HARARE – The United States embassy in Harare on Wednesday voiced concern over the latest crackdown on pro-democracy activists by Zimbabwe’s security forces ahead of a series of planned opposition protests.
Blessing Kanotunga, the Movement for Democratic Change’s youth chairman for Mufakose and Tatenda Mombeyarara, the coordinator of the Citizen’s Manifesto were dragged from their homes on Tuesday night by suspected state security agents and tortured before being dumped.
Human rights lawyers said the two men were interrogated over anti-government protests planned for Harare on Friday.
The US embassy called on the Zimbabwe government to bring the perpetrators to account.
“The U.S. government is concerned about renewed reports of abductions and assault of civil society members and opposition party members. Harassment and intimidation have no place in a democratic and pluralistic society,” the embassy said in a statement sent out on Twitter.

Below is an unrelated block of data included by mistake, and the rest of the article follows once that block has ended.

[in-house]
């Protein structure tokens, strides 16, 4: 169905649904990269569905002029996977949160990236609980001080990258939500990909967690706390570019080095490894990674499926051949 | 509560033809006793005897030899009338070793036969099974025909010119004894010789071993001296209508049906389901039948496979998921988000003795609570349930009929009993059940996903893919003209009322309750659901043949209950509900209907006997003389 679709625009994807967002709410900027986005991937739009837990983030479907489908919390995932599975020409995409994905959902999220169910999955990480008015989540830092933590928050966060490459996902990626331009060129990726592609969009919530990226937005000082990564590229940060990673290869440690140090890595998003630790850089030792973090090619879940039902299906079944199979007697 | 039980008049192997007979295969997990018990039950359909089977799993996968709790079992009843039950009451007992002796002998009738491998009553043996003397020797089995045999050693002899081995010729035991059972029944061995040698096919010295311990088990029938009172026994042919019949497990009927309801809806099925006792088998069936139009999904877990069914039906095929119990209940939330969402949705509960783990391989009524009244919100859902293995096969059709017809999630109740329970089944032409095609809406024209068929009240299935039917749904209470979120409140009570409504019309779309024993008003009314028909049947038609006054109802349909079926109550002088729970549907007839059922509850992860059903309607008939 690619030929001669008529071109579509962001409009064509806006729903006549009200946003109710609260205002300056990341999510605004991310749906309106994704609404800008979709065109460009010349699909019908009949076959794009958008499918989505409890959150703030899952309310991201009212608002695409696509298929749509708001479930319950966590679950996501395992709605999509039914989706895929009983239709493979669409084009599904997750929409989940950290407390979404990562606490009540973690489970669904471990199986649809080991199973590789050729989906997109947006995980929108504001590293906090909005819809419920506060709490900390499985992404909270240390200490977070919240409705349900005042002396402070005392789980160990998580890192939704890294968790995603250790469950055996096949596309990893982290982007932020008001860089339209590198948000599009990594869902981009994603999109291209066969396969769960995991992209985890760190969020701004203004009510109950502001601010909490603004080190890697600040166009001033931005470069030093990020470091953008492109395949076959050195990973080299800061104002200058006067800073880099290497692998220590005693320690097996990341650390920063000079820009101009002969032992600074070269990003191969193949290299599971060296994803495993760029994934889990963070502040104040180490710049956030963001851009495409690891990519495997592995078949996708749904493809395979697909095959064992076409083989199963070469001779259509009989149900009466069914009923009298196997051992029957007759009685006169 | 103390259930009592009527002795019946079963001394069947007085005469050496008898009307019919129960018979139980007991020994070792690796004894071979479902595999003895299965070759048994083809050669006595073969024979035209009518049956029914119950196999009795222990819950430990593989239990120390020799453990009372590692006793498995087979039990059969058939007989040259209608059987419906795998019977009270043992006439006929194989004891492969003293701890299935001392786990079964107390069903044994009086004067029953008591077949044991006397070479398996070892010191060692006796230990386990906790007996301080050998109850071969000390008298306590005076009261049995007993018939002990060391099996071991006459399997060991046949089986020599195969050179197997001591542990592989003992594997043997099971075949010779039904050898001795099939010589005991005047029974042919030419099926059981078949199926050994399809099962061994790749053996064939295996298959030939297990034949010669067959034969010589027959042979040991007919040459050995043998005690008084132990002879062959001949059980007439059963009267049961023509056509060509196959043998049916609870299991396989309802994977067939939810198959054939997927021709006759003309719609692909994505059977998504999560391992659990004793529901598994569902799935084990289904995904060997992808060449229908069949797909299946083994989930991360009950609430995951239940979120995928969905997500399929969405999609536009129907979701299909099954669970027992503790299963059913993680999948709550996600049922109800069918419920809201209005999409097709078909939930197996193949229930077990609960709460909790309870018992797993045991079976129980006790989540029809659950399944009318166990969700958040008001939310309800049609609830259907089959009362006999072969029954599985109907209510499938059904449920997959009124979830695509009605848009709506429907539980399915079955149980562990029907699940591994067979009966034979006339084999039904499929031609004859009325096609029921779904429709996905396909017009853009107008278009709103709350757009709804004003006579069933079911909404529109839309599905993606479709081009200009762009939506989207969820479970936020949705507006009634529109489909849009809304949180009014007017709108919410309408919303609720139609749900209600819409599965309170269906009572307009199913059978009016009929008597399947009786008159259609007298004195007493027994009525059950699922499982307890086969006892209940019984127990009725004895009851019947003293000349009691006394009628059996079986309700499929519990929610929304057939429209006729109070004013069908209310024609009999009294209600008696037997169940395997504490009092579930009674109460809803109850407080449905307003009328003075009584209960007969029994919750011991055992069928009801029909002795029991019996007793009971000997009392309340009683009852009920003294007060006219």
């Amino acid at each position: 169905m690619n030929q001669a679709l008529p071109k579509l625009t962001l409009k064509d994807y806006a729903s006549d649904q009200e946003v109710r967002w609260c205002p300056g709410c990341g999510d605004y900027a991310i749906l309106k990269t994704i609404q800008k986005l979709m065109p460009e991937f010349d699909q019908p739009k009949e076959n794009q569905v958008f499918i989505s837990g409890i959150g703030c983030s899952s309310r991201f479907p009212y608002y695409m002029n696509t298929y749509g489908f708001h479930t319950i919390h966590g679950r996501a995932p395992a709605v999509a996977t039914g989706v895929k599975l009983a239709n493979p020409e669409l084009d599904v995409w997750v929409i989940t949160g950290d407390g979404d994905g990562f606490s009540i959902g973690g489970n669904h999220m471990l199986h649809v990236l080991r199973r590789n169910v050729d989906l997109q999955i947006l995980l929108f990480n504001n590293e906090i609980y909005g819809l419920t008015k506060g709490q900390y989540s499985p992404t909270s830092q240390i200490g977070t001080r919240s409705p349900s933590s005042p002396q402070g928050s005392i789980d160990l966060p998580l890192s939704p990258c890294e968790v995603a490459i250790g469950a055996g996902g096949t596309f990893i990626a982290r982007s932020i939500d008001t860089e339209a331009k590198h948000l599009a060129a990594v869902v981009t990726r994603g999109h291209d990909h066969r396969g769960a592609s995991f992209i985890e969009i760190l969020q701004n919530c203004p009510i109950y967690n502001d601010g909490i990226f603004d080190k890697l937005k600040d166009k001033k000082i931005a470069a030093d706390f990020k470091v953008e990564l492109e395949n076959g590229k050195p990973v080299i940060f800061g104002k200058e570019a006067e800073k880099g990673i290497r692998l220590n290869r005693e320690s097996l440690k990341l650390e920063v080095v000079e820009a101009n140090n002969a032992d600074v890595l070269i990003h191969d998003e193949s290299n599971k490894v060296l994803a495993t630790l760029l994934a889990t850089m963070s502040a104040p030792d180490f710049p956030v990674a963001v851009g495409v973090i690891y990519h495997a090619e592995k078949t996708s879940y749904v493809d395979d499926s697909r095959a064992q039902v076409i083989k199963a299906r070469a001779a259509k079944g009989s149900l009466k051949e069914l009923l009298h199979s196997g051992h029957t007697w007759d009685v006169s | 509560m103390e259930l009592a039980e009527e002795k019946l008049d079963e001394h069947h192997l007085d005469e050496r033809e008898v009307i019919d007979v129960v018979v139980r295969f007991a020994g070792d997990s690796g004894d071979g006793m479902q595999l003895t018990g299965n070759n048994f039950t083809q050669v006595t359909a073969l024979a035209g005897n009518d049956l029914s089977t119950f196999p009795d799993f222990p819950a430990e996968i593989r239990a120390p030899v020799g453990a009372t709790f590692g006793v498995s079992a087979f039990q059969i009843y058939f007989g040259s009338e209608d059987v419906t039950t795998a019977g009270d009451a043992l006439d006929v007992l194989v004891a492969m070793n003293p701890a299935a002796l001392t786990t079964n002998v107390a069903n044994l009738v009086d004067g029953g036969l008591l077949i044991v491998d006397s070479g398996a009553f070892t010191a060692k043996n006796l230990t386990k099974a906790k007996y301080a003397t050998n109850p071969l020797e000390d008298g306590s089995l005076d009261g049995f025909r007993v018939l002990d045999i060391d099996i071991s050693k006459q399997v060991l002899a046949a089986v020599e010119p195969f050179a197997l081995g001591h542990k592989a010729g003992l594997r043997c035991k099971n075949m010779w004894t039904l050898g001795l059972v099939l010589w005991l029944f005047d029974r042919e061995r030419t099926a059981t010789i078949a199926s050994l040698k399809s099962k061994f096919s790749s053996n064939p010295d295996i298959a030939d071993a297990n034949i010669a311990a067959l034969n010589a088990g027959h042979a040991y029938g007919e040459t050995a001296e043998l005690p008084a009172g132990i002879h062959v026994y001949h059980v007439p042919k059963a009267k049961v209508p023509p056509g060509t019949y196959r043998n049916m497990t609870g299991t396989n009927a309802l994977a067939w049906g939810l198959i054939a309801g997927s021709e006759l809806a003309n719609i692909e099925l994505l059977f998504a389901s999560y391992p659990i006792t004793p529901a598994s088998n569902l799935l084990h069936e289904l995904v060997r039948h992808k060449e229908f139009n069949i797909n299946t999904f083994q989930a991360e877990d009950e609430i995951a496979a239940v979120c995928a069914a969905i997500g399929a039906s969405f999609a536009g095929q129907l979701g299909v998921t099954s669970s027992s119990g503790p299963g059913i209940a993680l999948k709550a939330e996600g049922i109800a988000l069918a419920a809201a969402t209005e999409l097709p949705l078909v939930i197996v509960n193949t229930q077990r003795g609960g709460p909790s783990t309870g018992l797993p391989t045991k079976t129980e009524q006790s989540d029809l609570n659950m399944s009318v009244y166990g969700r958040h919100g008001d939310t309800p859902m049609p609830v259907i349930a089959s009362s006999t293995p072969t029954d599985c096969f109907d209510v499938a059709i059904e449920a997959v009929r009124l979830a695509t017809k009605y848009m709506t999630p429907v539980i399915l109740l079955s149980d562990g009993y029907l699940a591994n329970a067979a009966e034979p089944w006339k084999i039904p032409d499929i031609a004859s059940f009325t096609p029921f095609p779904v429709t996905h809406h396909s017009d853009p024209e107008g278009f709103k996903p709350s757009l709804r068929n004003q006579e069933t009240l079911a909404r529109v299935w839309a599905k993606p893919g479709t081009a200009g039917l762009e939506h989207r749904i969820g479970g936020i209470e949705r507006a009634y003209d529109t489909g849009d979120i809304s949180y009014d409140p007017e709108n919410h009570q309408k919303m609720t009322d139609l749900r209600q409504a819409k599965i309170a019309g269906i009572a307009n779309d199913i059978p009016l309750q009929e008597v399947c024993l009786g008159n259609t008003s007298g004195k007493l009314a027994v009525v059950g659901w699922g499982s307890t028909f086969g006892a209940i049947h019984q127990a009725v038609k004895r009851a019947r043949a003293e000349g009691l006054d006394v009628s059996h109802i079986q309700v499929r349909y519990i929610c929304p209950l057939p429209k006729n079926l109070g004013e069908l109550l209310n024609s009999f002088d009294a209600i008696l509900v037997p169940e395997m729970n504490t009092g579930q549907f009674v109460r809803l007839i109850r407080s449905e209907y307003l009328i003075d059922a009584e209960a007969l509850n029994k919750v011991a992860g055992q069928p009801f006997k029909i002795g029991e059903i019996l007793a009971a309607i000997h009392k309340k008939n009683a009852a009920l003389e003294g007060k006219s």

“We will be visiting victims of the latest violence against civil society and opposition activists to hear their stories and document their injuries. We call on the government of Zimbabwe to condemn these attacks and hold those responsible to account.”
Ndavaningi Mangwana, the government spokesman, said: “The government condemns the use of torture. The constitution prohibits the use of such barbaric acts.
“I don’t know who is doing this but I certainly know that whoever is doing the alleged acts is not on President Mnangagwa’s side because it’s contrary to what he stands for and what he is working to achieve for this nation. It needs to be investigated and culprits arrested.”
The Zimbabwe Lawyers for Human Rights said the activists were beaten on the soles of their feet – a common torture technique used by Zimbabwe’s security forces.
An unknown chemical was poured on Mombeyarara, causing him blisters on his back.
MDC deputy president Tendai Biti said: “The abduction and torture last night of activist Mombeyarara and our member Kanotunga is completely unacceptable. This regime is murderous and has been consistent in its attacks on the citizen. The continued assault on human rights must stop.”
Biti said since Mnangagwa took power in a military coup in November 2017 “political space has shrunk, and the rights of citizens have systematically been muzzled.”
“There has been a massive increase in deaths, violence, rape, detentions, mass trials and the systematic use of torture as a weapon. This is fascism.”
Source: Zim Live